This week, I find myself in sunny Florida.
As a kid, I used to live in Florida. I hated every minute of it. I was in seventh grade, which probably didn’t help. But I also didn’t like the heat, the bugs, and the general lack of excitement. One summer I made a deal with the universe: if we moved, I’d never touch the next food I ate ever again. At my next meal I ate bacon and a week later my parents announced that we were moving. So I kept my word; for the better part of two decades, I haven’t touched bacon.
Returning to Florida as an adult, I’ve realized that the Sunshine State has a lot to offer. Citrus fruit, beaches, and Disney World, which is infinitely more fun now than it ever was…I suppose that’ll change when I have kids of my own. Until then, I can roll up my sleeves, grab a turkey leg the size of my head, and smugly laugh at the tears of other people’s children. And I haven’t even mentioned the beer.
Once a liquid wasteland for anything but orange and grapefruit juice, Florida has been hard at work stoking the boilers of the catch-up train for the last several years. Cigar City has been brewing since 2009, but more recent standouts include Tampa’s Coppertail and Angry Chair, Jupiter’s Civil Society, Oakland Park’s Funky Buddha, and Miami’s J. Wakefield. Even the sleepy island town where I used to live has two breweries, and one of them isn’t even that bad.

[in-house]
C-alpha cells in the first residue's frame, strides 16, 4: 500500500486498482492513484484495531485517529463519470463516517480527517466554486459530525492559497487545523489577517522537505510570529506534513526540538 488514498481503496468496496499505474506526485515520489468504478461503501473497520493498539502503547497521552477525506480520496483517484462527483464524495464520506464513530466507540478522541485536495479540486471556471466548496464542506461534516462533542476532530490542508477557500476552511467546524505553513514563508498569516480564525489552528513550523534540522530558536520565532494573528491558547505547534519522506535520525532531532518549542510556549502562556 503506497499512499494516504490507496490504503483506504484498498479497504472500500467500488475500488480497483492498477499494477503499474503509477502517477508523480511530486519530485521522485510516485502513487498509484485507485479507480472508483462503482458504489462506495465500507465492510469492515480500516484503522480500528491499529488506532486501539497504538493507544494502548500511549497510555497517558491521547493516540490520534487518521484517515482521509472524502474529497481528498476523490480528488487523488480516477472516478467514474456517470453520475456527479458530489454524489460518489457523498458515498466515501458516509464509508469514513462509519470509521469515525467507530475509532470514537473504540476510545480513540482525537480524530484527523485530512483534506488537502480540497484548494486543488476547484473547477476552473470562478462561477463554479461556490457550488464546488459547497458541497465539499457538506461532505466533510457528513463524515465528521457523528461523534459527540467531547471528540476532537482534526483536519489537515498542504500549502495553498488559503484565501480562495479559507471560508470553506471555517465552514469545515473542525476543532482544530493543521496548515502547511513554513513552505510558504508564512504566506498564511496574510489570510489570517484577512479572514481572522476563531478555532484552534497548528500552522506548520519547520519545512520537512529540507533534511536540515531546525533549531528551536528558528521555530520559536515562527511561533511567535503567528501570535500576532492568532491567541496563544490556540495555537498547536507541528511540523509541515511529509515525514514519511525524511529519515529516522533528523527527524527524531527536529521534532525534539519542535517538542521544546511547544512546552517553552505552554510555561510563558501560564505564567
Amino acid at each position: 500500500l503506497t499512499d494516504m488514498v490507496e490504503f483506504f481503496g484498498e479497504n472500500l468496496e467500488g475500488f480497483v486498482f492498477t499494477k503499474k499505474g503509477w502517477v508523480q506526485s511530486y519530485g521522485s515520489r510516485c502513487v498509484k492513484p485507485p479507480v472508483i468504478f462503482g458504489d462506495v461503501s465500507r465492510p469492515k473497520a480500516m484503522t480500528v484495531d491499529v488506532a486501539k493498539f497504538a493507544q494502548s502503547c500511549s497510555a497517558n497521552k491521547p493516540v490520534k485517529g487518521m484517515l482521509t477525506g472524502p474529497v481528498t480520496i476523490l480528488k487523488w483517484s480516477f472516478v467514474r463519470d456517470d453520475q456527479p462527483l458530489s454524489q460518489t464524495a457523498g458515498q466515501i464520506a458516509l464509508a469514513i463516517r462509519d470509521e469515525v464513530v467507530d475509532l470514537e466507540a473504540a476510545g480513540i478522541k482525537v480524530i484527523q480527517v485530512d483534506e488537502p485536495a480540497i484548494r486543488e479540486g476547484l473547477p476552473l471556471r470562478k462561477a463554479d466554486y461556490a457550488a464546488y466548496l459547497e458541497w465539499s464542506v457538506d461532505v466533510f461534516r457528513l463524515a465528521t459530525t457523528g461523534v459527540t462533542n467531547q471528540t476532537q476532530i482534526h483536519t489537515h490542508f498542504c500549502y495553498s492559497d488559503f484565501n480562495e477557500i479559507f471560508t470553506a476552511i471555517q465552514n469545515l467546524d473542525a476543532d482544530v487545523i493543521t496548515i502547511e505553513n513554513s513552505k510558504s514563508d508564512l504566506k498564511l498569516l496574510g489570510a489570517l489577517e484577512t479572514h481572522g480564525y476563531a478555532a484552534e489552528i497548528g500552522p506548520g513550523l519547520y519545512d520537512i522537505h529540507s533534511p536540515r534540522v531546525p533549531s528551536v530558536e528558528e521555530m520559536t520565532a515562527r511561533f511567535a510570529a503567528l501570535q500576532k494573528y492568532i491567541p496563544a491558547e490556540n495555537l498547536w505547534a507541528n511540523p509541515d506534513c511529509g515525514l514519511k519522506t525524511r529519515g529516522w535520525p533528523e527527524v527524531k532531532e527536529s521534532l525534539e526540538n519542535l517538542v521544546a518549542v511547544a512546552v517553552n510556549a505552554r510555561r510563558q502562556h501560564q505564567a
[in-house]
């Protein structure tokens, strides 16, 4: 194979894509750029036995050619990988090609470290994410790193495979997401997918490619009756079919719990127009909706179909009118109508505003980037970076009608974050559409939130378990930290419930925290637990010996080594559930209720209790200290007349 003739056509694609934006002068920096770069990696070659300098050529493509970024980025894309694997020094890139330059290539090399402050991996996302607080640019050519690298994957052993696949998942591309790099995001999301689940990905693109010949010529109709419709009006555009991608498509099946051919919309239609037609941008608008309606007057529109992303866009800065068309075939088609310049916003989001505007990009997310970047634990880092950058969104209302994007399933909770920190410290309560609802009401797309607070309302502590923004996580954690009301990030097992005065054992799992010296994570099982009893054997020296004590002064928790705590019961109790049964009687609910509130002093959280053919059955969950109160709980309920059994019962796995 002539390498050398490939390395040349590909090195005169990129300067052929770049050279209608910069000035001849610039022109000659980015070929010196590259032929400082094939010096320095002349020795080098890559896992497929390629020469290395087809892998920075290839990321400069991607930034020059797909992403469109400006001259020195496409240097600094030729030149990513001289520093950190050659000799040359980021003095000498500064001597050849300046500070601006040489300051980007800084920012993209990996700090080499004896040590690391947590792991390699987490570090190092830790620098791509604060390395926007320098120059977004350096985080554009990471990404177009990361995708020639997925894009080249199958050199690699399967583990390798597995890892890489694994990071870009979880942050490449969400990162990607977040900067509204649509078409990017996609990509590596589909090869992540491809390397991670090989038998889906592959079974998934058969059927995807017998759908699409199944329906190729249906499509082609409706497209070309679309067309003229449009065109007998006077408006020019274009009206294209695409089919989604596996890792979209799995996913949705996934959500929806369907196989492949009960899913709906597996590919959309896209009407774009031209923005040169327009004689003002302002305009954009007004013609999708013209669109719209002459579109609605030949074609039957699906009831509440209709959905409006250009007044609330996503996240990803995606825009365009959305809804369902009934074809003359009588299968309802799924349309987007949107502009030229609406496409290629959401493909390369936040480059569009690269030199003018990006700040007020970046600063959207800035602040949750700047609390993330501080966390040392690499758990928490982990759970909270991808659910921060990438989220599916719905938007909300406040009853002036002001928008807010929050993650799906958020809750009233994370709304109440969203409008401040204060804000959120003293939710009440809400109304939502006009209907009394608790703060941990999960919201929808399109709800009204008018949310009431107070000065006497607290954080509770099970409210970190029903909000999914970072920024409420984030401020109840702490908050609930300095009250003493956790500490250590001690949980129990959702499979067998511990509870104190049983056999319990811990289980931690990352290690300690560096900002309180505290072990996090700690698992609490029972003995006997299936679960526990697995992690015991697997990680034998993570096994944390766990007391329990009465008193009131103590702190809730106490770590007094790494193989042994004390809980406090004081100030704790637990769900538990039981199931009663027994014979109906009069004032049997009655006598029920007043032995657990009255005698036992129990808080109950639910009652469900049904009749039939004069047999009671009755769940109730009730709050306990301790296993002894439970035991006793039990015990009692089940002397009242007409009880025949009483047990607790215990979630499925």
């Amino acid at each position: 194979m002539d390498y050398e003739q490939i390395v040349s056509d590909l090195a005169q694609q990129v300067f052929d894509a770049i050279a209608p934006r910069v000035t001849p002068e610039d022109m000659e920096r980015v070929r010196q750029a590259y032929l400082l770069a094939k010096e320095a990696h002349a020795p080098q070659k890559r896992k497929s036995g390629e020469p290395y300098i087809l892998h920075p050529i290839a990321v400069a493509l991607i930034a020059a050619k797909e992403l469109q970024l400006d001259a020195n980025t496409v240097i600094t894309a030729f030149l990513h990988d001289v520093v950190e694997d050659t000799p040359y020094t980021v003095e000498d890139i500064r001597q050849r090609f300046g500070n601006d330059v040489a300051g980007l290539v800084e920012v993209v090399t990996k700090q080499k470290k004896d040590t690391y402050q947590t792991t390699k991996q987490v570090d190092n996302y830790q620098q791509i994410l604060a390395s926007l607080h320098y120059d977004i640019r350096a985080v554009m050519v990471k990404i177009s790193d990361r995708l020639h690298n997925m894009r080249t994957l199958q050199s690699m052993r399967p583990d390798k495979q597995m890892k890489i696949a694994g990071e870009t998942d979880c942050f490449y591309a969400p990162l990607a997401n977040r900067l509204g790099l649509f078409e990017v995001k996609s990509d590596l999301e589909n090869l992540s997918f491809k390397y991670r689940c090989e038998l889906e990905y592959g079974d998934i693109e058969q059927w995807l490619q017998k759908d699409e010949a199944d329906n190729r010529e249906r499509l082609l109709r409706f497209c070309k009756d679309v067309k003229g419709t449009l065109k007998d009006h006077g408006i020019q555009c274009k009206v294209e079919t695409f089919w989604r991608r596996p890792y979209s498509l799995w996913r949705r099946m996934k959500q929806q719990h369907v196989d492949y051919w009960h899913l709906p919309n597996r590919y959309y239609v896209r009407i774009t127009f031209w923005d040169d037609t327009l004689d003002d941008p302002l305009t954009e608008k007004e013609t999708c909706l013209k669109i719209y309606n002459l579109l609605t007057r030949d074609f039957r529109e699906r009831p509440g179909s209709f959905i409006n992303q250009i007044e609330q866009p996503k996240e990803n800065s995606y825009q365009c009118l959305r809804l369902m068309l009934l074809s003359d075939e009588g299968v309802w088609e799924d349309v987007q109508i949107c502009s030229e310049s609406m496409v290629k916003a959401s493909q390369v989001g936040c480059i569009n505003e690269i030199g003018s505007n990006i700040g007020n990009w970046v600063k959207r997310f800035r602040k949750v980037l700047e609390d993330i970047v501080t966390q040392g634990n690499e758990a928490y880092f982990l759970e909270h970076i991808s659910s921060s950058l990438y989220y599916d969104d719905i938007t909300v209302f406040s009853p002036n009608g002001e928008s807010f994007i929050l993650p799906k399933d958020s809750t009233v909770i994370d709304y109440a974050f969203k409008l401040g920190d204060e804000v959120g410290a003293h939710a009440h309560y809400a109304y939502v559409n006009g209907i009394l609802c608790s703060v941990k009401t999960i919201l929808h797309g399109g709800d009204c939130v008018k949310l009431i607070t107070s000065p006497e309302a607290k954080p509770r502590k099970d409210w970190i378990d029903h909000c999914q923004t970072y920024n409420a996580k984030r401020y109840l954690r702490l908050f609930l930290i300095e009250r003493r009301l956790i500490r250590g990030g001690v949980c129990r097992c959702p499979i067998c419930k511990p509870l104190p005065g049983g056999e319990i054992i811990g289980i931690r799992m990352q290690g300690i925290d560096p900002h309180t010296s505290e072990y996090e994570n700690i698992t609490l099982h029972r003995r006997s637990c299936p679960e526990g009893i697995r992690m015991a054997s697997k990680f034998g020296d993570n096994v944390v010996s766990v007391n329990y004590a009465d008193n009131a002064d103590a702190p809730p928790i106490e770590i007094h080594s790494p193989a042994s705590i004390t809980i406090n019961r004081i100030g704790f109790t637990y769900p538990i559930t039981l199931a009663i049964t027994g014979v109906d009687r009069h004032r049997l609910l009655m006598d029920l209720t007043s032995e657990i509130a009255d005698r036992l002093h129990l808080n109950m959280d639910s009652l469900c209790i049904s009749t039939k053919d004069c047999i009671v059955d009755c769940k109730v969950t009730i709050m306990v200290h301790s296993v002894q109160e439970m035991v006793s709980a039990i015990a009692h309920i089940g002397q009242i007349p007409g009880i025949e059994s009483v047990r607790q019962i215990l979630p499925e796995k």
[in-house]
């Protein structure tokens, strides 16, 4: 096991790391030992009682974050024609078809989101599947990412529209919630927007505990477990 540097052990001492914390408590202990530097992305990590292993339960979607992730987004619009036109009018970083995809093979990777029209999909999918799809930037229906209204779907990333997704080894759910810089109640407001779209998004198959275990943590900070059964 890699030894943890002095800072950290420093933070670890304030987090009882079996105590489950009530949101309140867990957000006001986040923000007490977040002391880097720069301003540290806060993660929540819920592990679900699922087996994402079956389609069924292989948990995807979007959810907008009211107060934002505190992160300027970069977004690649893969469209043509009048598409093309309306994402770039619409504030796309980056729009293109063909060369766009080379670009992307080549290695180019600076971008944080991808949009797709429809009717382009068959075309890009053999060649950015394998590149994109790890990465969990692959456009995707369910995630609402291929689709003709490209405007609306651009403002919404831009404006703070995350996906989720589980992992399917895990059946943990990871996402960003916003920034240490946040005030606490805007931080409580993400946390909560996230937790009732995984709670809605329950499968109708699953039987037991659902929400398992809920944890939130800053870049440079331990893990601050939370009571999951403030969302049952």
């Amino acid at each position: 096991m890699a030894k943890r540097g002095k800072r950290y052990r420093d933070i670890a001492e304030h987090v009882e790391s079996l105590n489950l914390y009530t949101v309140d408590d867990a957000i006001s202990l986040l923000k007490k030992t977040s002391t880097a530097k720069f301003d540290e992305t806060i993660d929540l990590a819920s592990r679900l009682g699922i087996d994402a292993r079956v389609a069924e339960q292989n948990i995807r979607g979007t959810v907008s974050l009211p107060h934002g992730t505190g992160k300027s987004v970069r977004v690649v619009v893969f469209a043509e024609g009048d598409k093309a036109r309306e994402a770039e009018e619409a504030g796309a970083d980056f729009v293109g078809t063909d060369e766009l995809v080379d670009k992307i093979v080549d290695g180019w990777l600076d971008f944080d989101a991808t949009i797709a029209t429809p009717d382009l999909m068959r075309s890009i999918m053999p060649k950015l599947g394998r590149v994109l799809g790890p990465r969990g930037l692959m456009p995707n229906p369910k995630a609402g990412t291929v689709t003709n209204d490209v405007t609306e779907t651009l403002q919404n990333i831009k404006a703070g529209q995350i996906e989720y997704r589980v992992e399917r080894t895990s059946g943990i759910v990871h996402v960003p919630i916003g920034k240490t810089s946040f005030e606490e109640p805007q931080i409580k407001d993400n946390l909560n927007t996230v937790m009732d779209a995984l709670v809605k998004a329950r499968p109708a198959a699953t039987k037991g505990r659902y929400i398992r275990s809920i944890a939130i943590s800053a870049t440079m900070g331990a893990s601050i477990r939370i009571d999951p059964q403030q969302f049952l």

As I walked into Civil Society yesterday, it truly struck me how far Florida’s craft beer revolution has come. When I was a kid, Civil Society — and places like it — didn’t exist. Or perhaps they did, but certainly not near me. And yet the brewery, located just behind Florida Atlantic University’s stadium, looked as natural in its upscale shopping district as the nearby coffee shop, yoga studio, and women’s clothing boutique.
And the beer is good. Out of a pool of 6,500 new breweries registered around the world, RateBeer recently ranked Civil Society amongst the ten best. I loved Fresh, a NE IPA (In Florida! Another sign of the times.), as well as Pulp, a Pale Wheat Ale, and Juice, an American Double. I assumed that the brewery’s French Bulldog mascot meant that dogs were welcome, but it was great to see friendly pups of all shapes and sizes chilling on the couches. “Family first” is the motto of many breweries, but it’s particularly evident in the way that the brewery treats its guests.
I can only hope that as we move forward, more and more breweries continue to transform the fabric of Florida’s communities and economies. If I can change my mind about the state, anything can happen.
Stay strong, stay true, stay fresh, stay fly,
Editor in Chief
What We’re Reading
“When things are simple, fewer mistakes are made. The most expensive part of a building is the mistakes.”
— Ken Follett, The Pillars of the Earth